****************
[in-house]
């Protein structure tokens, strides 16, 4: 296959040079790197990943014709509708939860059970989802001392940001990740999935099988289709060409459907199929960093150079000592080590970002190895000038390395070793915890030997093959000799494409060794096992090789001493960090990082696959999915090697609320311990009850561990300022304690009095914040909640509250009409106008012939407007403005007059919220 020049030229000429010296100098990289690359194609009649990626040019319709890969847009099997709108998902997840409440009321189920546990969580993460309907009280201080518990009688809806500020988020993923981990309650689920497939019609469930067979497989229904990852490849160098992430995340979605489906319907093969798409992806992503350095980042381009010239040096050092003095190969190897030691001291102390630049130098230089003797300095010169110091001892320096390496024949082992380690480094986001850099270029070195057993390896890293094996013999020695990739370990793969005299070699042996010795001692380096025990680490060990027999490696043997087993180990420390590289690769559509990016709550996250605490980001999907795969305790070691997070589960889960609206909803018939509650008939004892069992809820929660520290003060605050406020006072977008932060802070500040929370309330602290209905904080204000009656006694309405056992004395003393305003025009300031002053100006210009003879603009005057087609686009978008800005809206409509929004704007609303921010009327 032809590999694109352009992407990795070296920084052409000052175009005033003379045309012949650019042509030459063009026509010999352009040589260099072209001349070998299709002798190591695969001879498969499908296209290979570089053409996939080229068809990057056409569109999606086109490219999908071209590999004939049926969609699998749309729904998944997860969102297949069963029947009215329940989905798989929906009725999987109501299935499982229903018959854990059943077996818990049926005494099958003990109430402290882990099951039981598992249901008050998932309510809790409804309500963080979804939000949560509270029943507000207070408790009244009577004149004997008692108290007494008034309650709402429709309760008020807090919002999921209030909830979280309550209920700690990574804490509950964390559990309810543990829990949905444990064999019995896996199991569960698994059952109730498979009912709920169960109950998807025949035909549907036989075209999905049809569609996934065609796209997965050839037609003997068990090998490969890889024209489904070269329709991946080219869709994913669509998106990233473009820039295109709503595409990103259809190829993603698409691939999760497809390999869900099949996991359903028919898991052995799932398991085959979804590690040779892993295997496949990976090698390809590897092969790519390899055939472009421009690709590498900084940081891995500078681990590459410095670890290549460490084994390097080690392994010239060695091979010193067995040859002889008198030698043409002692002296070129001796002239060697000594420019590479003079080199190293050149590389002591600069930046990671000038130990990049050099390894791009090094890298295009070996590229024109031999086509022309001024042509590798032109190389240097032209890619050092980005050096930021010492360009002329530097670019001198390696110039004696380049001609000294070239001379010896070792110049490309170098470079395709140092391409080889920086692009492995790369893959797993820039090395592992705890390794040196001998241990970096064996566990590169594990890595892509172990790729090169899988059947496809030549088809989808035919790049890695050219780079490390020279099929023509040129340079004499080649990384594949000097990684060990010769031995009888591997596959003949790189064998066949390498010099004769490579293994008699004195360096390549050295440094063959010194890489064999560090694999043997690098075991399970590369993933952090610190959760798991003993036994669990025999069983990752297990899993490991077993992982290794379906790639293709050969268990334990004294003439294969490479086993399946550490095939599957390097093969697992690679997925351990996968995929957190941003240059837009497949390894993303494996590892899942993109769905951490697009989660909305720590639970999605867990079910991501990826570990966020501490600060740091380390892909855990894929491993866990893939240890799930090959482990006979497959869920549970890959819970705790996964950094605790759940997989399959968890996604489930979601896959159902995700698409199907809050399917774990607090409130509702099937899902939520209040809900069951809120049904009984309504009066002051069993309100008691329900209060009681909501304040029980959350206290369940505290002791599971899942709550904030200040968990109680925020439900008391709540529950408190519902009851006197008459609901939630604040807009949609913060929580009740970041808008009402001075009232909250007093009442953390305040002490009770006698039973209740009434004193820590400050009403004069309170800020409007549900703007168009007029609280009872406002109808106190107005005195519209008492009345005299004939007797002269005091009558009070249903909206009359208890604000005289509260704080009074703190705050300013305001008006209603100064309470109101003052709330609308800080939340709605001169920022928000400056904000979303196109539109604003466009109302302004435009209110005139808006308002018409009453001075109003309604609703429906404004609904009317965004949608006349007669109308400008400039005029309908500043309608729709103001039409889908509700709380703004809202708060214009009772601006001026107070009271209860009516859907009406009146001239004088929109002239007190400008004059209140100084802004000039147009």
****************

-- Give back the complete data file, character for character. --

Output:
[in-house]
């Protein structure tokens, strides 16, 4: 296959040079790197990943014709509708939860059970989802001392940001990740999935099988289709060409459907199929960093150079000592080590970002190895000038390395070793915890030997093959000799494409060794096992090789001493960090990082696959999915090697609320311990009850561990300022304690009095914040909640509250009409106008012939407007403005007059919220 020049030229000429010296100098990289690359194609009649990626040019319709890969847009099997709108998902997840409440009321189920546990969580993460309907009280201080518990009688809806500020988020993923981990309650689920497939019609469930067979497989229904990852490849160098992430995340979605489906319907093969798409992806992503350095980042381009010239040096050092003095190969190897030691001291102390630049130098230089003797300095010169110091001892320096390496024949082992380690480094986001850099270029070195057993390896890293094996013999020695990739370990793969005299070699042996010795001692380096025990680490060990027999490696043997087993180990420390590289690769559509990016709550996250605490980001999907795969305790070691997070589960889960609206909803018939509650008939004892069992809820929660520290003060605050406020006072977008932060802070500040929370309330602290209905904080204000009656006694309405056992004395003393305003025009300031002053100006210009003879603009005057087609686009978008800005809206409509929004704007609303921010009327 032809590999694109352009992407990795070296920084052409000052175009005033003379045309012949650019042509030459063009026509010999352009040589260099072209001349070998299709002798190591695969001879498969499908296209290979570089053409996939080229068809990057056409569109999606086109490219999908071209590999004939049926969609699998749309729904998944997860969102297949069963029947009215329940989905798989929906009725999987109501299935499982229903018959854990059943077996818990049926005494099958003990109430402290882990099951039981598992249901008050998932309510809790409804309500963080979804939000949560509270029943507000207070408790009244009577004149004997008692108290007494008034309650709402429709309760008020807090919002999921209030909830979280309550209920700690990574804490509950964390559990309810543990829990949905444990064999019995896996199991569960698994059952109730498979009912709920169960109950998807025949035909549907036989075209999905049809569609996934065609796209997965050839037609003997068990090998490969890889024209489904070269329709991946080219869709994913669509998106990233473009820039295109709503595409990103259809190829993603698409691939999760497809390999869900099949996991359903028919898991052995799932398991085959979804590690040779892993295997496949990976090698390809590897092969790519390899055939472009421009690709590498900084940081891995500078681990590459410095670890290549460490084994390097080690392994010239060695091979010193067995040859002889008198030698043409002692002296070129001796002239060697000594420019590479003079080199190293050149590389002591600069930046990671000038130990990049050099390894791009090094890298295009070996590229024109031999086509022309001024042509590798032109190389240097032209890619050092980005050096930021010492360009002329530097670019001198390696110039004696380049001609000294070239001379010896070792110049490309170098470079395709140092391409080889920086692009492995790369893959797993820039090395592992705890390794040196001998241990970096064996566990590169594990890595892509172990790729090169899988059947496809030549088809989808035919790049890695050219780079490390020279099929023509040129340079004499080649990384594949000097990684060990010769031995009888591997596959003949790189064998066949390498010099004769490579293994008699004195360096390549050295440094063959010194890489064999560090694999043997690098075991399970590369993933952090610190959760798991003993036994669990025999069983990752297990899993490991077993992982290794379906790639293709050969268990334990004294003439294969490479086993399946550490095939599957390097093969697992690679997925351990996968995929957190941003240059837009497949390894993303494996590892899942993109769905951490697009989660909305720590639970999605867990079910991501990826570990966020501490600060740091380390892909855990894929491993866990893939240890799930090959482990006979497959869920549970890959819970705790996964950094605790759940997989399959968890996604489930979601896959159902995700698409199907809050399917774990607090409130509702099937899902939520209040809900069951809120049904009984309504009066002051069993309100008691329900209060009681909501304040029980959350206290369940505290002791599971899942709550904030200040968990109680925020439900008391709540529950408190519902009851006197008459609901939630604040807009949609913060929580009740970041808008009402001075009232909250007093009442953390305040002490009770006698039973209740009434004193820590400050009403004069309170800020409007549900703007168009007029609280009872406002109808106190107005005195519209008492009345005299004939007797002269005091009558009070249903909206009359208890604000005289509260704080009074703190705050300013305001008006209603100064309470109101003052709330609308800080939340709605001169920022928000400056904000979303196109539109604003466009109302302004435009209110005139808006308002018409009453001075109003309604609703429906404004609904009317965004949608006349007669109308400008400039005029309908500043309608729709103001039409889908509700709380703004809202708060214009009772601006001026107070009271209860009516859907009406009146001239004088929109002239007190400008004059209140100084802004000039147009």